Friday, November 7, 2014

The more things change, the more...

One of the local ponds, close by a state highway and just off the parking lot of a small restaurant, was full of Canada geese this morning. I estimate there were several hundred sitting on the water watching people walk to get coffee and return to their cars or drive by on the highway. I didn't see other geese, or ducks for that matter, on any of the nearby lakes, including the pools on the Sunrise River in Carlos Avery. There were some in the usual spot on the St. Croix River, but mostly they're more concentrated than they were over the Summer.


Photo by J. Harrington

In case you don't remember, this is what our world looked like a year ago. This year there's no snow on the ground, yet. The smallest local water bodies haven't started to freeze and get ice covered, yet. And yours truly hasn't settled down for a long Winter's nap, yet. But it's all coming. Remember, November is the month of the freezing moon. As I was driving around taking photos for a project I'm working on, I noticed every time I got out of the car that the cold temperatures were exacerbated by today's wind. I was glad I wasn't on the St. Croix today. I'm not sure I could have worn enough clothes to keep from getting hypothermia. Now, although we aren't at January, yet, and 1795 was quite a few years ago, I find it surprising, and sort of depressing, how little things, and people, have changed. I suppose that helps explain why evolution takes such a long time.

January, 1795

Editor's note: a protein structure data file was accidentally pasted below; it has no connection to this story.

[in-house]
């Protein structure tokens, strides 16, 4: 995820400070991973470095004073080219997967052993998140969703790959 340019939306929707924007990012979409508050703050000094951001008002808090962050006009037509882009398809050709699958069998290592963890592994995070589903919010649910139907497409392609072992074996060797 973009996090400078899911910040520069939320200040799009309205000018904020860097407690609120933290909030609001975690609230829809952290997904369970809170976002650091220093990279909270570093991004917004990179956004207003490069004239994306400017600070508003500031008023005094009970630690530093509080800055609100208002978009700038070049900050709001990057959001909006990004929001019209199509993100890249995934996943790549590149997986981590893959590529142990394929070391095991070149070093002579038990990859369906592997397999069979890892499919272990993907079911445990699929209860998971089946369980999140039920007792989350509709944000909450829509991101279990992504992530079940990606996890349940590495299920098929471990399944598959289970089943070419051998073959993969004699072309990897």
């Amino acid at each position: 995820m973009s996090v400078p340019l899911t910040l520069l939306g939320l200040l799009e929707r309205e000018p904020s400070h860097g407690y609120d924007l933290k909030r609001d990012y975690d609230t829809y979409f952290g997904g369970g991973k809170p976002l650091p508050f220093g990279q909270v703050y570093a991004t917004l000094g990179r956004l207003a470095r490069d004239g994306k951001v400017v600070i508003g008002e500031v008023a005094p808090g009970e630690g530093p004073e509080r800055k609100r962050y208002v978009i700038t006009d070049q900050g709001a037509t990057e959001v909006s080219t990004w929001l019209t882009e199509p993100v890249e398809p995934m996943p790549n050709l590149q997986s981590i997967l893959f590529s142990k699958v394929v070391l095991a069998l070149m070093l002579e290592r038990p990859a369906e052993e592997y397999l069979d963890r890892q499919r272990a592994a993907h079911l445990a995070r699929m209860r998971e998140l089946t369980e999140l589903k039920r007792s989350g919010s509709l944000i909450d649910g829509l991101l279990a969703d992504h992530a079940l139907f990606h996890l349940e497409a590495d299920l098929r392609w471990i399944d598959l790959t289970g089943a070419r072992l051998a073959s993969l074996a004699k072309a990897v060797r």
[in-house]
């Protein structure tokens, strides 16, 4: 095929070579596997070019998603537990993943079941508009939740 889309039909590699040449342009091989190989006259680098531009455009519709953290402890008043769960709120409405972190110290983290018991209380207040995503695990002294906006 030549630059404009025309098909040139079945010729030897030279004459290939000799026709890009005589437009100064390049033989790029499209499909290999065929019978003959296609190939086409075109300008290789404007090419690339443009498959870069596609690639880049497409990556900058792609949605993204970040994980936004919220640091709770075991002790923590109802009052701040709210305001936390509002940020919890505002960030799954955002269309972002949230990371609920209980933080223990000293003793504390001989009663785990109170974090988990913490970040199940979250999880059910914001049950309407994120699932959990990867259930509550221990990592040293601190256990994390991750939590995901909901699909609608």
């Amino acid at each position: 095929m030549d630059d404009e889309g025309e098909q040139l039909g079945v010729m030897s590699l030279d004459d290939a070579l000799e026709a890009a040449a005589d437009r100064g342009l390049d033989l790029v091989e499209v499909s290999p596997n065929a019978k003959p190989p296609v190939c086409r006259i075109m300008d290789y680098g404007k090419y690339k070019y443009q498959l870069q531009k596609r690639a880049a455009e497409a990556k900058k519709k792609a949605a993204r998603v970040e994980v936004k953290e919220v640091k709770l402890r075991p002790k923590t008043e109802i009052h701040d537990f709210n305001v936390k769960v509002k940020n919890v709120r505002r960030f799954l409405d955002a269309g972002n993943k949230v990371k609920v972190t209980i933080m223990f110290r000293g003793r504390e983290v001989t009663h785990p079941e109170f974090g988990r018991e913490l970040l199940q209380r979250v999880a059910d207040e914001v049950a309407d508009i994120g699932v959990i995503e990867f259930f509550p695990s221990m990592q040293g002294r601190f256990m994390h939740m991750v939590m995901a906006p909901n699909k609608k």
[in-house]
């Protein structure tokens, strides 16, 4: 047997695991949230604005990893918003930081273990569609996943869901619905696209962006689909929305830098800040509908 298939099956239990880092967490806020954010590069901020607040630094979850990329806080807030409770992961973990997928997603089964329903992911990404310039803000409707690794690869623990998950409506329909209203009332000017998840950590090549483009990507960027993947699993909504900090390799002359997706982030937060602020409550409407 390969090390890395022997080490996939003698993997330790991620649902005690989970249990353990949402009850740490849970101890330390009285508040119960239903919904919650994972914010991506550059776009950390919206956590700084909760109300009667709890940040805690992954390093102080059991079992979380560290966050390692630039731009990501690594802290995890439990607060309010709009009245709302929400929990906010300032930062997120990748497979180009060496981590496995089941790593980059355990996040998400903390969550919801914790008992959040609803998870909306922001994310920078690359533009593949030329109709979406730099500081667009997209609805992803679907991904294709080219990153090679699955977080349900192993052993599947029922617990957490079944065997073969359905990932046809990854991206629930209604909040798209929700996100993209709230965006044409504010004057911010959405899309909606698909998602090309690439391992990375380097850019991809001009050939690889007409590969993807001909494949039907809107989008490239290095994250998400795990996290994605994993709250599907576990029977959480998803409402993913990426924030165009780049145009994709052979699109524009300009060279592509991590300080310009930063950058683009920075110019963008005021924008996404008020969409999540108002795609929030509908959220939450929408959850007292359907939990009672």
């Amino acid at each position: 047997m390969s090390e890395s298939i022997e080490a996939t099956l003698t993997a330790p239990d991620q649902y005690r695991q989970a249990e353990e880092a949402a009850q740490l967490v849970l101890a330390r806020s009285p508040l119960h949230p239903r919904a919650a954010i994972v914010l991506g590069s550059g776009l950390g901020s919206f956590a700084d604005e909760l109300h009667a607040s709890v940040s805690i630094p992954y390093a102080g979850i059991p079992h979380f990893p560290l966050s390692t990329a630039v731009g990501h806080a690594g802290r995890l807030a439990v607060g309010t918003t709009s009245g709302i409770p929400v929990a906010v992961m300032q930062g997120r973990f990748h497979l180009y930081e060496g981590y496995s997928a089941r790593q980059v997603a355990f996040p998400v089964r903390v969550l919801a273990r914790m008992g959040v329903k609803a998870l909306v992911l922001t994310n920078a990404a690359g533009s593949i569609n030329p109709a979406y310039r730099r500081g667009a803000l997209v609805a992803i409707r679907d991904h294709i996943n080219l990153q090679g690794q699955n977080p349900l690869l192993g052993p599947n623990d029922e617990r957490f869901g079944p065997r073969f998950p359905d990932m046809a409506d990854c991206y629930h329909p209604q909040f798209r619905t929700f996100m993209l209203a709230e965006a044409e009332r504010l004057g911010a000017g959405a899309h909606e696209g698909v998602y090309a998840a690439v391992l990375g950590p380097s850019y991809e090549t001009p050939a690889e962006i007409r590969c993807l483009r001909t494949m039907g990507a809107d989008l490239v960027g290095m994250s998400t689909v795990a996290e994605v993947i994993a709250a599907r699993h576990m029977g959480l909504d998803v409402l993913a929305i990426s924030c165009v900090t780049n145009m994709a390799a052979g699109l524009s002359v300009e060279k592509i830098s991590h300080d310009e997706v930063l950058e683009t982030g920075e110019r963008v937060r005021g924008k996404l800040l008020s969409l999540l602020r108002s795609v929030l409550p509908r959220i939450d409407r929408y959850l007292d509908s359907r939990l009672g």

By Mary Robinson 

Pavement slipp’ry, people sneezing,
Lords in ermine, beggars freezing;
Titled gluttons dainties carving,
Genius in a garret starving.

Lofty mansions, warm and spacious;
Courtiers cringing and voracious;
Misers scarce the wretched heeding;
Gallant soldiers fighting, bleeding.

Wives who laugh at passive spouses;
Theatres, and meeting-houses;
Balls, where simp’ring misses languish;
Hospitals, and groans of anguish.

Arts and sciences bewailing;
Commerce drooping, credit failing;
Placemen mocking subjects loyal;
Separations, weddings royal.

Authors who can’t earn a dinner;
Many a subtle rogue a winner;
Fugitives for shelter seeking;
Misers hoarding, tradesmen breaking.

Taste and talents quite deserted;
All the laws of truth perverted;
Arrogance o’er merit soaring;
Merit silently deploring.

Ladies gambling night and morning;
Fools the works of genius scorning;
Ancient dames for girls mistaken,
Youthful damsels quite forsaken.

Some in luxury delighting;
More in talking than in fighting;
Lovers old, and beaux decrepid;
Lordlings empty and insipid.

Poets, painters, and musicians;
Lawyers, doctors, politicians:
Pamphlets, newspapers, and odes,
Seeking fame by diff’rent roads.

Gallant souls with empty purses;
Gen’rals only fit for nurses;
School-boys, smit with martial spirit,
Taking place of vet’ran merit.

Honest men who can’t get places,
Knaves who shew unblushing faces;
Ruin hasten’d, peace retarded;
Candor spurn’d, and art rewarded.


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